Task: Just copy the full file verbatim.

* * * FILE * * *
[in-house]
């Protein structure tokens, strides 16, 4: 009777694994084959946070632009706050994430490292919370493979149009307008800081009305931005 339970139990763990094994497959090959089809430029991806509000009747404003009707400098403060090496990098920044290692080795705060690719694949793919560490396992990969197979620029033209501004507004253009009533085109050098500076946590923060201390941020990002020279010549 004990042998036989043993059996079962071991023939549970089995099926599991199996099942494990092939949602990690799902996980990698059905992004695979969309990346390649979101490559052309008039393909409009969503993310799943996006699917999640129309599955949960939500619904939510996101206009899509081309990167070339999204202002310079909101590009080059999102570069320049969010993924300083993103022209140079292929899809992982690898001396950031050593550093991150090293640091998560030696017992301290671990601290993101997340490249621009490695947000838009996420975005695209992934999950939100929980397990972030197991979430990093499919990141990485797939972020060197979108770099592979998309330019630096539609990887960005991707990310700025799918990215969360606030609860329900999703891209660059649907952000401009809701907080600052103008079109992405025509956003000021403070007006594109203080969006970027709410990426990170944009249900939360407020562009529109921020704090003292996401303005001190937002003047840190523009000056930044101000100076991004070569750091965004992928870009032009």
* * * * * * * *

[in-house]
């Protein structure tokens, strides 16, 4: 009777694994084959946070632009706050994430490292919370493979149009307008800081009305931005 339970139990763990094994497959090959089809430029991806509000009747404003009707400098403060090496990098920044290692080795705060690719694949793919560490396992990969197979620029033209501004507004253009009533085109050098500076946590923060201390941020990002020279010549 004990042998036989043993059996079962071991023939549970089995099926599991199996099942494990092939949602990690799902996980990698059905992004695979969309990346390649979101490559052309008039393909409009969503993310799943996006699917999640129309599955949960939500619904939510996101206009899509081309990167070339999204202002310079909101590009080059999102570069320049969010993924300083993103022209140079292929899809992982690898001396950031050593550093991150090293640091998560030696017992301290671990601290993101997340490249621009490695947000838009996420975005695209992934999950939100929980397990972030197991979430990093499919990141990485797939972020060197979108770099592979998309330019630096539609990887960005991707990310700025799918990215969360606030609860329900999703891209660059649907952000401009809701907080600052103008079109992405025509956003000021403070007006594109203080969006970027709410990426990170944009249900939360407020562009529109921020704090003292996401303005001190937002003047840190523009000056930044101000100076991004070569750091965004992928870009032009």